Holly Smale: My top tips for dealing with loneliness

This article was first published on 8th May 2020.

We all feel lonely sometimes, but during this time when routines are disrupted and we can’t see friends and family, we might be feeling it more than ever. Holly Smale, author of the Geek Girl and The Valentines series, has lived and worked alone for years and has learned to make it work for her.

We asked her to share her top tips for dealing with loneliness.

Holly's top tips:

1. Allow yourself to be lonely

... without blaming yourself for feeling that way. Make friends with yourself – maybe sit with that sensation of loneliness and use it to learn more about yourself, about what you want, about what makes you happy. Do things that you enjoy, by yourself. Often, the act of being kind to yourself and loving yourself helps ease loneliness.

2. Remember you’re not alone in your loneliness

Other people are probably feeling lonely too. They might just be too embarrassed to admit it. So reach out – text a friend, ask them how they are, ask if they’re struggling. You can admit that you’re struggling, or that you’re lonely, and you’d love a chat. Often, you’ll find they feel exactly the same way. I live alone, but I will call my sister and tell her I’m lonely – we’ll watch a TV show at the same time, so we feel connected.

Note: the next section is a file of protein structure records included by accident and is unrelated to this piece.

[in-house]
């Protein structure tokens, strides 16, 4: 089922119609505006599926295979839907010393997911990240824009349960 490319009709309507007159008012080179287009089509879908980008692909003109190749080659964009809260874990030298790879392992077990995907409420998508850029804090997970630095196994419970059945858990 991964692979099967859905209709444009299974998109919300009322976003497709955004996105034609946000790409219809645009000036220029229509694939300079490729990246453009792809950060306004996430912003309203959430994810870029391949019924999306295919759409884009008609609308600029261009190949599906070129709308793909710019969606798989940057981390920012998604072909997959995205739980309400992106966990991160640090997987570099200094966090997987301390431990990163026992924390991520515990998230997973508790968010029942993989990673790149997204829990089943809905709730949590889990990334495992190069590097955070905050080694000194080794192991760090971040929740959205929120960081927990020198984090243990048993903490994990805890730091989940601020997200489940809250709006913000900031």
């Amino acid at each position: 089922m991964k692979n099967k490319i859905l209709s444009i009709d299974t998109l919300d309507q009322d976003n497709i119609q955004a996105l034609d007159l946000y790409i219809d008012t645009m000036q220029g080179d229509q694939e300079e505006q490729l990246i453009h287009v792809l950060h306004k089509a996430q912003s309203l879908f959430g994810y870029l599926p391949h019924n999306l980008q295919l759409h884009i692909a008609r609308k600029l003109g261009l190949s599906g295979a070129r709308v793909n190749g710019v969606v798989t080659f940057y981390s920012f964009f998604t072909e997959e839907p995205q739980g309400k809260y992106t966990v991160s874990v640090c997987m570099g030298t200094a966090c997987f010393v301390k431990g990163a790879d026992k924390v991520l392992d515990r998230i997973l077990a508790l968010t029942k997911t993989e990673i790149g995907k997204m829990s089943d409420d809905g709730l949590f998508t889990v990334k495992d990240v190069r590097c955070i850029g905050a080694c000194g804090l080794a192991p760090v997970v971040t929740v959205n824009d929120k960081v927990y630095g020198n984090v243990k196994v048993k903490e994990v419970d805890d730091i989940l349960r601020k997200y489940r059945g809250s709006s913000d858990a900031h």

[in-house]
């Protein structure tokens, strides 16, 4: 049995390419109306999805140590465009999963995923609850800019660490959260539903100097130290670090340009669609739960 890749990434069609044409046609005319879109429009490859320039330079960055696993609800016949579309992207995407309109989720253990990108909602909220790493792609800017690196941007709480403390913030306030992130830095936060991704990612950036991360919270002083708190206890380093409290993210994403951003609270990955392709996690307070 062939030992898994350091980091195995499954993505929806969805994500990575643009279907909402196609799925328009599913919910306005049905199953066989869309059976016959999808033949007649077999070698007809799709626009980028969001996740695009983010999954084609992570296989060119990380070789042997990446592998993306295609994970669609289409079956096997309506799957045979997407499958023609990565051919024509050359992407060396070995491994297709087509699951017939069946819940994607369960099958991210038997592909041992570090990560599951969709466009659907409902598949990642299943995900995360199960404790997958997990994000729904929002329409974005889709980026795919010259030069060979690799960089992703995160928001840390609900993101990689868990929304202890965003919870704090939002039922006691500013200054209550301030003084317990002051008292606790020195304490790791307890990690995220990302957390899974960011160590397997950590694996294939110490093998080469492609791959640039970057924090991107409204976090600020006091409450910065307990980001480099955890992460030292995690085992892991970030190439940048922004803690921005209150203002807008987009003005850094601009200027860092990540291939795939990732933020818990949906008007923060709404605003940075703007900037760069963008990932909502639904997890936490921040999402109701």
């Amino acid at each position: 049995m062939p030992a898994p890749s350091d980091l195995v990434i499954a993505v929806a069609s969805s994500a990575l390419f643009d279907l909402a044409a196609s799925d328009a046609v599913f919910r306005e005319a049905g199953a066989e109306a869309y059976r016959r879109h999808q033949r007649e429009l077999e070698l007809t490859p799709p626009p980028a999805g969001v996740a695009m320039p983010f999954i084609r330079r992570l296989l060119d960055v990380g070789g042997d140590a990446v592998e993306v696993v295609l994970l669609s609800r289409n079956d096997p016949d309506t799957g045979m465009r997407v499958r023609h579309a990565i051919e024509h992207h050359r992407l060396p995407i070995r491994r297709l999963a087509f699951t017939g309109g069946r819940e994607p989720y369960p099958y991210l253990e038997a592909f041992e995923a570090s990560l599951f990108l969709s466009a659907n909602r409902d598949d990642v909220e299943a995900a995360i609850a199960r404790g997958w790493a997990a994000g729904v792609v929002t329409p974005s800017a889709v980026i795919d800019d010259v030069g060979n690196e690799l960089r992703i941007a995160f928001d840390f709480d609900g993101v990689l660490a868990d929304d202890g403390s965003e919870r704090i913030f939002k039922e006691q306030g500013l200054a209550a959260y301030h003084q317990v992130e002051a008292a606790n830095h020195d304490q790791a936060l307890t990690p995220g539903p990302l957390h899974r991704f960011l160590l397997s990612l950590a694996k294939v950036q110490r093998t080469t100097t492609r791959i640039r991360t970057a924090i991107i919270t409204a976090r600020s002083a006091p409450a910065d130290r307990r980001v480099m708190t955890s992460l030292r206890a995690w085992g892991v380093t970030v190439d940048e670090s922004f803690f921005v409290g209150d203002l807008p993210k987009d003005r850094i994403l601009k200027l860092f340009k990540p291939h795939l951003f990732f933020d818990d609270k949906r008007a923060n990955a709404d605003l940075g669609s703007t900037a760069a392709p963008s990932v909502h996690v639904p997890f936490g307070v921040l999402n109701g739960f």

3. Reach out to others who are struggling

Pay special attention to the people who might have it even worse than you. Maybe a grandparent who lives alone, or someone new at school or college who doesn’t have many friends in the area. Reach out to them, even if just to say hi or send a funny meme.

4. Know that loneliness isn’t something to feel ashamed of

All over the world people are struggling at the moment. This is a great chance to be open and allow ourselves to express some of our vulnerabilities, because so many others are dealing with the same problems.

5. Find what works for you

There are small, practical things I’ve found really help me when I’m struggling with loneliness:

  • Turning on a radio first thing when I wake up so I hear voices and I feel connected to the world
  • Having a book on the go, so there’s a world I can retreat to with people in it
  • Watching old TV shows – ones I used to enjoy, or know really well. It brings me comfort, being surrounded by familiar characters and plot-lines
  • Going outside for a walk or run.

The more open we are about how we’re struggling, the easier it will be for others to open up and for us all to connect with each other during a difficult time.

The pain of loneliness isn’t forever, I promise.

If you need support

You should always tell someone about the things you’re worried about. You can tell a friend, parent, guardian, teacher, or another trusted adult. If you're struggling with your mental health, going to your GP can be a good place to start to find help. Your GP can let you know what support is available to you, suggest different types of treatment and offer regular check-ups to see how you’re doing.

If you’re in need of in-the-moment support you can contact Childline, where you can speak to a counsellor. Their lines are open 24 hours a day, 7 days a week.

There are more links to helpful organisations on BBC Action Line.

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